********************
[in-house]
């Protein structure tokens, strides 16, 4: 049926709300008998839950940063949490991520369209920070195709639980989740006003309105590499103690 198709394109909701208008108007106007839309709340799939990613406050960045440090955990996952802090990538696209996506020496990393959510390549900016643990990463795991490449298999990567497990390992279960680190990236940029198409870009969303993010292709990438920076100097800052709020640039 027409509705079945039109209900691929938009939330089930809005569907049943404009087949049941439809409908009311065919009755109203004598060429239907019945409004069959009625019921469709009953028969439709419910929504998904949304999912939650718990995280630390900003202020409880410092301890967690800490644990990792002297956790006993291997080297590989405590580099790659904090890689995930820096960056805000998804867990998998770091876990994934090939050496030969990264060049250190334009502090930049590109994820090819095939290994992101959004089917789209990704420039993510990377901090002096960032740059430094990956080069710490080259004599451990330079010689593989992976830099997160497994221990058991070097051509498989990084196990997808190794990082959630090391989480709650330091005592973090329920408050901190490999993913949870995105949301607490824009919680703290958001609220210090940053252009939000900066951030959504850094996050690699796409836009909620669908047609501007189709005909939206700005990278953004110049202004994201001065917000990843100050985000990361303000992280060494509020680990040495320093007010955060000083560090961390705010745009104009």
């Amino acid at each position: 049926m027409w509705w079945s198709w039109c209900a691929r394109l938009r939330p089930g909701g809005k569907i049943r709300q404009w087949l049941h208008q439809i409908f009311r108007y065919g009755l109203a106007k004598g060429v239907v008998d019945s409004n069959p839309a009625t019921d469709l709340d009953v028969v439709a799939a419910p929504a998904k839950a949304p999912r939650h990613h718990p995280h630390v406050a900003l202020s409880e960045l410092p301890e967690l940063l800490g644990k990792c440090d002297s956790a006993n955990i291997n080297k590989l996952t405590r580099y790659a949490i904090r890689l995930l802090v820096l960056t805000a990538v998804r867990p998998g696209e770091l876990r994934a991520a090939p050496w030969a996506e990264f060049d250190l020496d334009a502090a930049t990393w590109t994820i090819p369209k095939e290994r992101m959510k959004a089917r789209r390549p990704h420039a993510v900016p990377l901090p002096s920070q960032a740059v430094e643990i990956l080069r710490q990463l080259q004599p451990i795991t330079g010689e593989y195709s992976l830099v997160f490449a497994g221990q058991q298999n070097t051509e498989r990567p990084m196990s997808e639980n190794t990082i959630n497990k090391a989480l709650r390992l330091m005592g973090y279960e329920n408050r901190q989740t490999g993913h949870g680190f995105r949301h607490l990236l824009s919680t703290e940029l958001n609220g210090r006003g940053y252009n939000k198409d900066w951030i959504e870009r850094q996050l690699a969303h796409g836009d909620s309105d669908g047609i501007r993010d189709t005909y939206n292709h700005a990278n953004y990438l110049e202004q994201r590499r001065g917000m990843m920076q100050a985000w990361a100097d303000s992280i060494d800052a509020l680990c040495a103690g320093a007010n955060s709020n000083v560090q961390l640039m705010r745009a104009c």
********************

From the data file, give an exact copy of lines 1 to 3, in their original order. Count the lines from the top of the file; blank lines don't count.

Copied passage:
[in-house]
């Protein structure tokens, strides 16, 4: 049926709300008998839950940063949490991520369209920070195709639980989740006003309105590499103690 198709394109909701208008108007106007839309709340799939990613406050960045440090955990996952802090990538696209996506020496990393959510390549900016643990990463795991490449298999990567497990390992279960680190990236940029198409870009969303993010292709990438920076100097800052709020640039 027409509705079945039109209900691929938009939330089930809005569907049943404009087949049941439809409908009311065919009755109203004598060429239907019945409004069959009625019921469709009953028969439709419910929504998904949304999912939650718990995280630390900003202020409880410092301890967690800490644990990792002297956790006993291997080297590989405590580099790659904090890689995930820096960056805000998804867990998998770091876990994934090939050496030969990264060049250190334009502090930049590109994820090819095939290994992101959004089917789209990704420039993510990377901090002096960032740059430094990956080069710490080259004599451990330079010689593989992976830099997160497994221990058991070097051509498989990084196990997808190794990082959630090391989480709650330091005592973090329920408050901190490999993913949870995105949301607490824009919680703290958001609220210090940053252009939000900066951030959504850094996050690699796409836009909620669908047609501007189709005909939206700005990278953004110049202004994201001065917000990843100050985000990361303000992280060494509020680990040495320093007010955060000083560090961390705010745009104009």
């Amino acid at each position: 049926m027409w509705w079945s198709w039109c209900a691929r394109l938009r939330p089930g909701g809005k569907i049943r709300q404009w087949l049941h208008q439809i409908f009311r108007y065919g009755l109203a106007k004598g060429v239907v008998d019945s409004n069959p839309a009625t019921d469709l709340d009953v028969v439709a799939a419910p929504a998904k839950a949304p999912r939650h990613h718990p995280h630390v406050a900003l202020s409880e960045l410092p301890e967690l940063l800490g644990k990792c440090d002297s956790a006993n955990i291997n080297k590989l996952t405590r580099y790659a949490i904090r890689l995930l802090v820096l960056t805000a990538v998804r867990p998998g696209e770091l876990r994934a991520a090939p050496w030969a996506e990264f060049d250190l020496d334009a502090a930049t990393w590109t994820i090819p369209k095939e290994r992101m959510k959004a089917r789209r390549p990704h420039a993510v900016p990377l901090p002096s920070q960032a740059v430094e643990i990956l080069r710490q990463l080259q004599p451990i795991t330079g010689e593989y195709s992976l830099v997160f490449a497994g221990q058991q298999n070097t051509e498989r990567p990084m196990s997808e639980n190794t990082i959630n497990k090391a989480l709650r390992l330091m005592g973090y279960e329920n408050r901190q989740t490999g993913h949870g680190f995105r949301h607490l990236l824009s919680t703290e940029l958001n609220g210090r006003g940053y252009n939000k198409d900066w951030i959504e870009r850094q996050l690699a969303h796409g836009d909620s309105d669908g047609i501007r993010d189709t005909y939206n292709h700005a990278n953004y990438l110049e202004q994201r590499r001065g917000m990843m920076q100050a985000w990361a100097d303000s992280i060494d800052a509020l680990c040495a103690g320093a007010n955060s709020n000083v560090q961390l640039m705010r745009a104009c």